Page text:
Opinion piece | Nitrogen crisis a farmer’s problem? Just a sign of what lies ahead for us all

By Bram Büscher and Han Wiskerke

Dutch farmers have worked extremely hard to keep themselves afloat in an unsustainable farming system. This self-defeating success is now at its end. Farmers should get support and realistic options to shift to a sustainable system. And science and politics must draw lessons from this for the even greater societal transformation ahead. The nitrogen crisis is part of the proverbial tip of the iceberg of what awaits us all.

We are two Wageningen professors who study different sides of the human-nature relationship from the social sciences, focusing on agriculture and food (Wiskerke) and nature conservation, biodiversity and climate (Büscher). In both areas, the problems are massive and the need for a structural transition has been evident for a long time. Indeed, these problems share the same root causes and must therefore be connected to prevent the agricultural sector, as well as society as a whole, from running around in circles. Fortunately, there is a rich body of knowledge we can build on.

Many publications following ‘Silent Spring’ by Rachel Carson in 1962, ‘Limits to Growth’ by the Club of Rome in 1972, and ‘Building Blocks for an Integrated Agriculture’ by the Scientific Council for Government Policy in 1984, conclude that productivist agriculture is a dead end. Han’s PhD thesis from 1997 made a similar point: one of his propositions critically reflected on Dutch agricultural organisations’ opposition to environmental measures and argued that their self-styled ‘advocacy’ should rather be seen as the squandering of long-term self-preservation. For them, downplaying environmental problems was beneficial as it supported the holy economic grail that farmers contributed to so much: Gross Domestic Product (GDP) growth. As a result, farmers were willfully pressured into an unsustainable farming system. The price tag accompanying this strategy now presents itself: the costs to address the nitrogen crisis – just one of the symptoms of this unsustainable system – are already massive. What the nitrogen crisis makes crystal clear is that the longer you wait to act, the more painful it becomes. As the saying goes, soft healers make extremely stinking wounds.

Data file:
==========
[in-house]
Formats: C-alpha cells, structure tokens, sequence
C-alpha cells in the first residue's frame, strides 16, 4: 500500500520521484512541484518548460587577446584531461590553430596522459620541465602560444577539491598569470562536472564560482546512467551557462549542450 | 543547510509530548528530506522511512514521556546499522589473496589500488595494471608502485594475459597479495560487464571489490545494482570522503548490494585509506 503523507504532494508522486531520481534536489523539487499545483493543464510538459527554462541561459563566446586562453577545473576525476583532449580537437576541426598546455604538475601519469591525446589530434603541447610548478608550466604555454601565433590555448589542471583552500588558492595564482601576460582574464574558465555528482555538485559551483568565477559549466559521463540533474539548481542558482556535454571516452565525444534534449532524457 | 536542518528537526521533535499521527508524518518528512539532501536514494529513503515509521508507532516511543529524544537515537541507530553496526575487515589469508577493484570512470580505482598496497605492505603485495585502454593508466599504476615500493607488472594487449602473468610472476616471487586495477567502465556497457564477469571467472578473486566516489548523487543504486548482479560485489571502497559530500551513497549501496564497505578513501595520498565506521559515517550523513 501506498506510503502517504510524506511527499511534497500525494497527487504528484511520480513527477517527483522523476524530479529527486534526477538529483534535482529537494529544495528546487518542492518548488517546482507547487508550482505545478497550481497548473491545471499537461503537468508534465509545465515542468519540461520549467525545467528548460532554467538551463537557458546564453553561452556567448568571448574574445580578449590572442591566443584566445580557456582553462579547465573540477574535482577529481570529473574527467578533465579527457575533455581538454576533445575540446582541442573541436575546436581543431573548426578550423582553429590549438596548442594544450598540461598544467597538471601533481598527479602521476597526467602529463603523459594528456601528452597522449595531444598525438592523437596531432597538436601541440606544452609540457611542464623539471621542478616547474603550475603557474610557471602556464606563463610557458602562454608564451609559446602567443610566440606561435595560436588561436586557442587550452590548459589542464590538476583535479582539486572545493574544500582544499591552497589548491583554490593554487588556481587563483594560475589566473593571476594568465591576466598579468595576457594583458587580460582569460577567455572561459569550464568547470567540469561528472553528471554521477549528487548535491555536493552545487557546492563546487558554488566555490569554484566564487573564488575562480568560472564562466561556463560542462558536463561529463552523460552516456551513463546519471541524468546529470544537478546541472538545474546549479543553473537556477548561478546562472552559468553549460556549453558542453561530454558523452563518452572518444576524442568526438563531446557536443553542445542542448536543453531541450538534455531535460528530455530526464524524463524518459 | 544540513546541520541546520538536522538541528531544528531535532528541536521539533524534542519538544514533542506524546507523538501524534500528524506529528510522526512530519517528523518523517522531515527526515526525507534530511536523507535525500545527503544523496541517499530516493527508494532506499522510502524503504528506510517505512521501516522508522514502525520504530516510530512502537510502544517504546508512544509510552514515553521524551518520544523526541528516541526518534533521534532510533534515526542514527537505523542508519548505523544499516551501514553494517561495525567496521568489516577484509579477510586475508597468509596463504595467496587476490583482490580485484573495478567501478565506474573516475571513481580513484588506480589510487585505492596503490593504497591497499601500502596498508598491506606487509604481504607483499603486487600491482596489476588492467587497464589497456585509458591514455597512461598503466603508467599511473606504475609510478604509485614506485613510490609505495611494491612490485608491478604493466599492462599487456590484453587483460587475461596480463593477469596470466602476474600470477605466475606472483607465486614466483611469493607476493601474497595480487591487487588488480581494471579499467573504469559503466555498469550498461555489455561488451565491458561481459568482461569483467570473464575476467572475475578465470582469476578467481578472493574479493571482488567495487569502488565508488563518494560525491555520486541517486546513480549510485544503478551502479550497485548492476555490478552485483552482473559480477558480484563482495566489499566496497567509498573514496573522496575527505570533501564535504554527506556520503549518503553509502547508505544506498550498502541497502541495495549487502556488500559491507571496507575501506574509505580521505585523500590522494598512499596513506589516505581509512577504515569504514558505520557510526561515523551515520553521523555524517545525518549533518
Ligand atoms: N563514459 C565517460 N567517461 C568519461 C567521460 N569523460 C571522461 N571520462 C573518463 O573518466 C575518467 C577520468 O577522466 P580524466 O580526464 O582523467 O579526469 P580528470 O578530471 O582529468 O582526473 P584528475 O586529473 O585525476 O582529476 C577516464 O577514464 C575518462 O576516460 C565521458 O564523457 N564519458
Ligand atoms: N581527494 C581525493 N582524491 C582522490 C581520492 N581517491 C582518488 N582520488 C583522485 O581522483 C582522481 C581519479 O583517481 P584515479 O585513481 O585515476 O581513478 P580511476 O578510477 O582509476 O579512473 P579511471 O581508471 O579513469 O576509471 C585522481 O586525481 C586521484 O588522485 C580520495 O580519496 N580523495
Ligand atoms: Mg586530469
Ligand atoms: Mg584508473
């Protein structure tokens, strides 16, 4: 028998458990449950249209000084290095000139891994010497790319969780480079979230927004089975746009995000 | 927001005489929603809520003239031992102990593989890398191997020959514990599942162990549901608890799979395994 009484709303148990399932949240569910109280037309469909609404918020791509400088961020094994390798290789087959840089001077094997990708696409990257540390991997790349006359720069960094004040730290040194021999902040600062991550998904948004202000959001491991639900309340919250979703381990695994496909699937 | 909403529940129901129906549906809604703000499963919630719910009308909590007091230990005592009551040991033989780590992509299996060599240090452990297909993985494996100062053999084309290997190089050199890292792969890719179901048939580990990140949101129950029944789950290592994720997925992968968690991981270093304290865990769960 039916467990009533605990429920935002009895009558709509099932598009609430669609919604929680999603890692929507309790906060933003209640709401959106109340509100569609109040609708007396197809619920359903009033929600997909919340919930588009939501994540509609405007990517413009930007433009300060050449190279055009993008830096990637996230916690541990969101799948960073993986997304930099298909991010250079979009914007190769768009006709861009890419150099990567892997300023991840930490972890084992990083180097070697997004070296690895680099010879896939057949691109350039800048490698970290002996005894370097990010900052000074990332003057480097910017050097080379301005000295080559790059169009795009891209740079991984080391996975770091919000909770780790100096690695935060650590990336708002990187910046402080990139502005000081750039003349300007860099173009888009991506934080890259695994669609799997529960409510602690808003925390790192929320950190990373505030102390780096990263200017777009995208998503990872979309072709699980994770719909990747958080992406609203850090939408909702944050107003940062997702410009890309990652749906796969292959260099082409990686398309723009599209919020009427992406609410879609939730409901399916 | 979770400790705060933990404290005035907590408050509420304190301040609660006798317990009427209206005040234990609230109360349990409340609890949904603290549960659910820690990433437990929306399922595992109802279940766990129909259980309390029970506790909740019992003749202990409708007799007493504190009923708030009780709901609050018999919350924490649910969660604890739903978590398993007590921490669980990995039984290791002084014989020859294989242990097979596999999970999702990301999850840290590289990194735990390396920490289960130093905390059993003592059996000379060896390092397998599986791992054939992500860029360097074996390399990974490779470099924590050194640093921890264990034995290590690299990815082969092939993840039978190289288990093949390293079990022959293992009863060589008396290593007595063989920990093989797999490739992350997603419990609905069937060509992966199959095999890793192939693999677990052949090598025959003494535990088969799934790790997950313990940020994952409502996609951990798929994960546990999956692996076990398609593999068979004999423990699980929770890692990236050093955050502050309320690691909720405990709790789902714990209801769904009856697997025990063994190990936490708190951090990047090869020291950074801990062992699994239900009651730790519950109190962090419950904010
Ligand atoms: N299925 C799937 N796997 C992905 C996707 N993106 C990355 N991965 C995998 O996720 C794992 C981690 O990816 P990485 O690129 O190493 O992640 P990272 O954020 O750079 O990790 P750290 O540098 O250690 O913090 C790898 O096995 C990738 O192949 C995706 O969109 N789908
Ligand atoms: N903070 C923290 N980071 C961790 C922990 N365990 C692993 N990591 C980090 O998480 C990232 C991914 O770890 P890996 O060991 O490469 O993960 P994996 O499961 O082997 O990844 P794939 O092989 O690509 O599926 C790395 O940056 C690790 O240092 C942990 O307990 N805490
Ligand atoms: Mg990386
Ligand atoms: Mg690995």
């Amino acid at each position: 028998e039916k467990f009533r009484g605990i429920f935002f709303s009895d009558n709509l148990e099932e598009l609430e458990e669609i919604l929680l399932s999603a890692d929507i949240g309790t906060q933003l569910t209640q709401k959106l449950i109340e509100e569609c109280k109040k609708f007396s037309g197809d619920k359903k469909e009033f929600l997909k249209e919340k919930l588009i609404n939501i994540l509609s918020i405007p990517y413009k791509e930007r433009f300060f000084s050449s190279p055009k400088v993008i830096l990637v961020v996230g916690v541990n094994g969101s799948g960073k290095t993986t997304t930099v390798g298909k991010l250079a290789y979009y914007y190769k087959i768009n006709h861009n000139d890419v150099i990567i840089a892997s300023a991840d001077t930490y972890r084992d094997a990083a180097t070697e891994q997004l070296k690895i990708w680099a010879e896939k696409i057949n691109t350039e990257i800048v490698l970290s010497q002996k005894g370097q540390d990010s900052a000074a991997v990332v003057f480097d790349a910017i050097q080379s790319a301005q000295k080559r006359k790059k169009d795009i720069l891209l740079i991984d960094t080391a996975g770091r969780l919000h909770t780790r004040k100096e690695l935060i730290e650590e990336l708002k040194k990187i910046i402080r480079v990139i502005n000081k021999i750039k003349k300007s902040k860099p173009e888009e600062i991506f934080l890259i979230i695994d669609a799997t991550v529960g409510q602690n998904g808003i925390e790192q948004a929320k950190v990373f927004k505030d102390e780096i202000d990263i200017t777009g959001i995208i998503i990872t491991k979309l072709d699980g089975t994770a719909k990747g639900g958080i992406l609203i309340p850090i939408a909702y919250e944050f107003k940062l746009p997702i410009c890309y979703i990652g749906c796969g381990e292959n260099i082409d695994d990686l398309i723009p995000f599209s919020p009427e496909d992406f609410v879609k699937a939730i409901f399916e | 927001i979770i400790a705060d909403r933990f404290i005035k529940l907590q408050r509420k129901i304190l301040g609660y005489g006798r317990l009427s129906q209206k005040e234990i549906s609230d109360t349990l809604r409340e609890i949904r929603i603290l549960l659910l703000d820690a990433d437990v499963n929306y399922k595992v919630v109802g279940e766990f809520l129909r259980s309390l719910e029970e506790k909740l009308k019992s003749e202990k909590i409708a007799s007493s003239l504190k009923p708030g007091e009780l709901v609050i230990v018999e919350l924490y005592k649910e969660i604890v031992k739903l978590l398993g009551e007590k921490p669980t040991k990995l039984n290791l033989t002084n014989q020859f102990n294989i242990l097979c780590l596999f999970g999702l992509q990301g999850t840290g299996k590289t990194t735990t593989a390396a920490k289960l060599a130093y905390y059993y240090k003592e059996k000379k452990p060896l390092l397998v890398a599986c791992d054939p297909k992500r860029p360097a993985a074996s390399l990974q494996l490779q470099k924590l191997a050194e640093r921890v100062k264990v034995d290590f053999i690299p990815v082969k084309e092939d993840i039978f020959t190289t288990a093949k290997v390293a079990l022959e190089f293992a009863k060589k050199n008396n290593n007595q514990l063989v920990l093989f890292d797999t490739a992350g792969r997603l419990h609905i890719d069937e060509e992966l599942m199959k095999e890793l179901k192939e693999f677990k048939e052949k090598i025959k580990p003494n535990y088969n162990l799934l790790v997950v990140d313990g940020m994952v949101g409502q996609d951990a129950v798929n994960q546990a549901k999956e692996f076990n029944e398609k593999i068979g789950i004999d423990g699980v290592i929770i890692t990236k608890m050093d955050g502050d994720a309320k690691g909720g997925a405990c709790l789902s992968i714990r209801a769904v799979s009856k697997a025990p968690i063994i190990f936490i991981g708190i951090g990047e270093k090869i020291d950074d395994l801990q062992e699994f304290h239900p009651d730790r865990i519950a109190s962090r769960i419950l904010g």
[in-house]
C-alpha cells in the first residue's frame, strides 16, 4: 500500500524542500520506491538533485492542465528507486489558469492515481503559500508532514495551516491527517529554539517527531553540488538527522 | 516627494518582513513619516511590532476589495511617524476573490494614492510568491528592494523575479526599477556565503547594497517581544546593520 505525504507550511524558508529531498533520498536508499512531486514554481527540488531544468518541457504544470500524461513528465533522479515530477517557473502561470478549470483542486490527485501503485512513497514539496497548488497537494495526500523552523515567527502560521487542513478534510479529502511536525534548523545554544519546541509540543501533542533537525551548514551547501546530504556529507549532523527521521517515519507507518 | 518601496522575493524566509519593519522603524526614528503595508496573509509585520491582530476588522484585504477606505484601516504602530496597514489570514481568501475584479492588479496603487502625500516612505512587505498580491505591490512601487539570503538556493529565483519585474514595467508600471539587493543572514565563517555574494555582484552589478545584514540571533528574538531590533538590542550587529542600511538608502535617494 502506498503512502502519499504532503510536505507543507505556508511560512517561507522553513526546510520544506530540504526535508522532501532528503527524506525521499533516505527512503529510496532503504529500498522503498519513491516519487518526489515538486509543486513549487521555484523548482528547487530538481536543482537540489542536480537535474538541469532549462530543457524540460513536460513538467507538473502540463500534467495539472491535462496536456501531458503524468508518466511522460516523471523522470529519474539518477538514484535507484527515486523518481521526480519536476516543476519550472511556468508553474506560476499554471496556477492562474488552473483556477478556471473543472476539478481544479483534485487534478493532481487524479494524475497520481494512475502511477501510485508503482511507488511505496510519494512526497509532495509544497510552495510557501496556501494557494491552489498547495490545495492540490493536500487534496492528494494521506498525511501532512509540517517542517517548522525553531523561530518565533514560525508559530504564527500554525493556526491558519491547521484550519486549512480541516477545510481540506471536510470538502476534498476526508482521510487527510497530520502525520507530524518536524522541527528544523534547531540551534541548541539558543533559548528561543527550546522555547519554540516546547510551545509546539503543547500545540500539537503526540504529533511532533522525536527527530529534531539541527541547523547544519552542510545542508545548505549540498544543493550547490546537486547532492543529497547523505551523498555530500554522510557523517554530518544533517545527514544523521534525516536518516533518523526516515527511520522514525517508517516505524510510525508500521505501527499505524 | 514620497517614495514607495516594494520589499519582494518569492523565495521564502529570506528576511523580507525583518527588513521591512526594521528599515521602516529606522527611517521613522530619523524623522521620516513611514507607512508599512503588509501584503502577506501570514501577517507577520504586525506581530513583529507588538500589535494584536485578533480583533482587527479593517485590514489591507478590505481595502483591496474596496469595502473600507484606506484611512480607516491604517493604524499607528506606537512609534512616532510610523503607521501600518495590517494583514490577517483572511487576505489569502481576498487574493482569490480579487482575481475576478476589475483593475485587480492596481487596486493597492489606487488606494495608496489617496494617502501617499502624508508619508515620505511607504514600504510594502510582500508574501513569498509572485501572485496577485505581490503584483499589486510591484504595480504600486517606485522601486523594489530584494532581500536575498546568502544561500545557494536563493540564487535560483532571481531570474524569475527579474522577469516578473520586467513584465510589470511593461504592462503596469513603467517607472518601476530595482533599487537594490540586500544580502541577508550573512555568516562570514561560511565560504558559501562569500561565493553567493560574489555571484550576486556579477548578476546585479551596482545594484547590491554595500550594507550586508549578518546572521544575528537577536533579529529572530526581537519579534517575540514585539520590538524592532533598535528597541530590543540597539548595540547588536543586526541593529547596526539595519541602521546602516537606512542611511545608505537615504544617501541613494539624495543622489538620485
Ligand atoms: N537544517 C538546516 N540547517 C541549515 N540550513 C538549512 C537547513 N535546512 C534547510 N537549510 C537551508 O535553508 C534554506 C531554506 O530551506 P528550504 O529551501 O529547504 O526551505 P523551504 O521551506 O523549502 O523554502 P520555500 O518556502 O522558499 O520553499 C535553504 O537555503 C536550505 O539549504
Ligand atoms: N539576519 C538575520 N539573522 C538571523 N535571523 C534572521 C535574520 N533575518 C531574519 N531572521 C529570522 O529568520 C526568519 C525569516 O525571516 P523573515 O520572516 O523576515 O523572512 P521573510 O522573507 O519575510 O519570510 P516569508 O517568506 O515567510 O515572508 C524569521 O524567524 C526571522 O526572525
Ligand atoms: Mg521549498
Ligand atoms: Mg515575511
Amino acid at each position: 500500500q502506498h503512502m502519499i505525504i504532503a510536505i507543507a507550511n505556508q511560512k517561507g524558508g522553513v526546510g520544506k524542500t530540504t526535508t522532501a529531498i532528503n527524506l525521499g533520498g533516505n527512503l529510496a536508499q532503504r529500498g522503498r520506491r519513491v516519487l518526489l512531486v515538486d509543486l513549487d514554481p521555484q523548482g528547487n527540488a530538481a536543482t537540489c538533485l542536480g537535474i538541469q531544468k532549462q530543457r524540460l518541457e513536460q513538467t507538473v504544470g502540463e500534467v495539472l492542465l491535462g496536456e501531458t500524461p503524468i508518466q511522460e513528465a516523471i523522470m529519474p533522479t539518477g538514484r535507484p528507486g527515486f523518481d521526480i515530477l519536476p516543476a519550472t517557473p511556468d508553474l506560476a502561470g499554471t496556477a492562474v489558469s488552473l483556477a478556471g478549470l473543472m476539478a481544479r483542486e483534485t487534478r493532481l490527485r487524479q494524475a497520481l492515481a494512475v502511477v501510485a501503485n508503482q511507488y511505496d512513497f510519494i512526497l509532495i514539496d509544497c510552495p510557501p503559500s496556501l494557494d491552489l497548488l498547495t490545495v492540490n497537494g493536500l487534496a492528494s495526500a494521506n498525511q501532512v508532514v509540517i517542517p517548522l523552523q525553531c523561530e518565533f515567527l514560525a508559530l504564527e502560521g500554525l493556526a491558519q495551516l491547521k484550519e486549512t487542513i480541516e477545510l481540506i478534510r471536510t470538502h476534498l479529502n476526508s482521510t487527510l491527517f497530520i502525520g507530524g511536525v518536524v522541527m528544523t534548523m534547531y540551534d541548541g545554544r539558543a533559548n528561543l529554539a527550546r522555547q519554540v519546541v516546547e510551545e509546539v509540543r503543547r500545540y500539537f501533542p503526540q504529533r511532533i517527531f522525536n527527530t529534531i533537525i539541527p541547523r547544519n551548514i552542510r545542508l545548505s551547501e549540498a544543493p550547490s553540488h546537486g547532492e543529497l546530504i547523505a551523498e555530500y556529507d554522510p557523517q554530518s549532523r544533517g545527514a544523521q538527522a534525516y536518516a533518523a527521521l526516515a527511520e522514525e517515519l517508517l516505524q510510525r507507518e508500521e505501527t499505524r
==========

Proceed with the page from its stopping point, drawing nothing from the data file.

Of course, there are conservative commentators who say that the nitrogen crisis is totally unexpected. That farmers did not see this coming and that it is all unfair. But this is an unwelcome distraction from what farmers are facing: a painful but necessary transition. Fortunately, there are also many farmers already making the transition and jointly (and with others) coming up with plans for a sustainable and tenable agriculture, addressing the nitrogen issue in conjunction with other problems (including climate change, water availability and quality, and biodiversity). Examples include the call for a national ‘spatial planning and agriculture’ acccord by the ‘Regie op Ruimte’ (Managing (rural) Space) initiative from 2020 and the ‘Groenboerenplan‘ (Green Farmer’s Plan) from 2022. These contain plenty starting points for a turnaround and prospects for farmers and market gardeners.

Initiatives such as these are crucial and must now be rapidly implemented in practice. Not only to give farmers a perspective and to move towards sustainable agriculture in the Netherlands, but also as a flywheel for the much larger transition that awaits society-as-a-whole. Indeed, the biodiversity and climate crises are plagued by the same response-logic as the nitrogen crisis: half-hearted measures that do not address the problems but relegate them to the margins of an unsustainable economic system. The climate crisis is already of such magnitude that the Paris targets are no longer viable – the dramatic consequences are plainly visible. The biodiversity extinction crisis follows suit, which will drastically worsen this already bleak picture. All this, too, has long been common knowledge. Bram’s 2009 thesis concluded unequivocally that neoliberal biodiversity and climate policies in a system of perpetual growth contribute to the problem, not the solution.

And yet many of our leaders insist that with a little more efficiency, some more ‘innovation’ and SMART technology, we are going to solve the problems. Society is hoodwinked in the same way that farmers have been fooled: encouraged to subsist and prosper in a system that is evidently unsustainable. A system that has not only led to terrifying environmental crises, but also to intensifying social crises around inequality, identity and even existence. We thus continue to race towards a much larger social-ecological precipice.

The question is: are we going to let it get this far? Are we going to keep putting little bandages on an ever-growing wound? Or are we finally going to deploy the already-present treasure of truly structural solutions? A small selection: get rid of fossil subsidies, abolish export credit insurance, drastically scale down polluting industry and related consumption, drastically curtail advertising, massively support nature-positive industry and activities, set a minimum and maximum income, and above all get rid of GDP as an indicator of well-being or progress.

Sound radical? Not really. Radical is willfully driving a group like farmers or even society-as-a-whole towards an existential crisis. Because let’s make no mistake: with respect to the larger social and environmental crises, we are all farmers. By giving farmers perspective towards a sustainable agricultural system, we can also give ourselves perspective towards a sustainable world.

Read the Dutch version here